On January 21, 2019, the International Monetary Fund (IMF) adjusted its world economic growth forecasts for the year 2019 and 2020 as they detected weakness in economies of Europe and some emerging countries across the globe. The IMF said that failure to resolve trade tensions could further destabilise a slowing global economy. The global lender also cited a bigger-than-expected slowdown in China's economy in its second downgrade in three months. A possible "No Deal" Brexit will further aggravate turbulence in financial markets.
The IMF has predicted that the global economy will grow at 3.5 per cent in 2019 and 3.6 per cent in 2020-down by 0.2 and 0.1 percentage points respectively from October 2018 forecasts. As a result, policymakers would need to come up with plans that will address the sudden stop in years of solid global growth. In an update to its World Economic Outlook report, the IMF said that an escalation of trade tensions beyond those already incorporated in the forecast remains a key source of risk to the outlook. Increased trade policy uncertainties and concerns over escalation and retaliation would lower business investment, disrupt supply chains and slow productivity growth. The resulting depressed outlook for corporate profitability could dent financial market sentiments and further dampen growth.
Besides the US-China trade war impasse and the Brexit issue in UK, Europe is likely to face some problems in the coming months. With its export powerhouse Germany hurt by new fuel emission standards for cars and with Italy under market pressure due to Rome's recent budget standoff with the European Union (EU), the downgrades reflect signs of weakness in Europe. The IMF said that growth in the euro zone is set to fizzle from 1.8 per cent in 2018 to 1.6 percent in 2019, 0.2 percentage points lower than projected three months ago. The IMF also cut its 2019 growth forecast for developing countries to 4.5 per cent, down by 0.2 percentage points from the previous projection and from 4.7 percent in 2018.
Amid global trade tensions, other factors like increasing US interest rates, appreciation of dollar, capital outflows, and volatile oil prices have all been testing emerging markets and developing economies like Bangladesh over the past few months.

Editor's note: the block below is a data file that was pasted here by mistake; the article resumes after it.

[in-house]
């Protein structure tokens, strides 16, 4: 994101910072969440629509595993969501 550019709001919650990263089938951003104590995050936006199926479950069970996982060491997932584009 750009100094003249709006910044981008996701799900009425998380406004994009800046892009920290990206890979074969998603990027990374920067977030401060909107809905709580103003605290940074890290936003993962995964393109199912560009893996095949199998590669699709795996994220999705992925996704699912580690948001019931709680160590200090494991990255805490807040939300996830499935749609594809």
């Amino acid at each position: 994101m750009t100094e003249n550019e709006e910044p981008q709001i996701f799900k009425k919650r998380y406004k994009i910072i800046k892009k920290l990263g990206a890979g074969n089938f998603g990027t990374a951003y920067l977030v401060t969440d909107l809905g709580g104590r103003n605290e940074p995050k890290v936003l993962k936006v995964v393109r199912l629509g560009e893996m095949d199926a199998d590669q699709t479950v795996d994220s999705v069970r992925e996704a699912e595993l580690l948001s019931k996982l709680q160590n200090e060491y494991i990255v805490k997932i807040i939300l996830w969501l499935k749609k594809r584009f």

On the other hand, pointing to continued strength in domestic demand, the IMF has kept its earlier US growth projections of 2.5 per cent in 2019 and 1.8 per cent in 2020. It also kept its China growth forecast at 6.2 per cent for both 2019 and 2020. But said economic activity could miss expectations if trade tensions persist. This will remain true even with state efforts to spur growth by boosting fiscal spending and bank lending. Concerns about the health of China's economy can trigger abrupt, wide-reaching sell-offs in financial and commodity markets. This could place trading partners, commodity exporters, and other emerging markets under pressure as was the case in 2015-2016.
Britain is expected to achieve 1.5 per cent growth in 2019. Though there is uncertainty over this projection, which is based on the assumption of an orderly exit from the EU. The rare bright spot was Japan, thanks to an expected boost from its government's spending measures aimed to offset a scheduled sales-tax hike in October 2018. The IMF revised Japan's growth forecast by 0.2 per centage point to 1.1 per cent in 2019.
Christine Lagarde, the IMF managing director, urged countries to "fix the roof while the sun is shining", while stressing that policymakers should carry out structural reforms at a time when the global economy is enjoying solid growth. The IMF has stressed the need to address income inequality and reform the financial sector as well.
However, as growth momentum peaks and risks to the outlook pile on, policymakers now need to work on policies that can prevent further slowdowns. The onus is on countries like USA, China and others to resolve trade tensions by cooperating with each other. Being an emerging economy, Bangladesh's policymakers need to be cautious about global issues that can affect the country's prevailing growth momentum.
Sarwar Md Saifullah Khaled is a retired Professor of Economics, BCS General Education Cadre.
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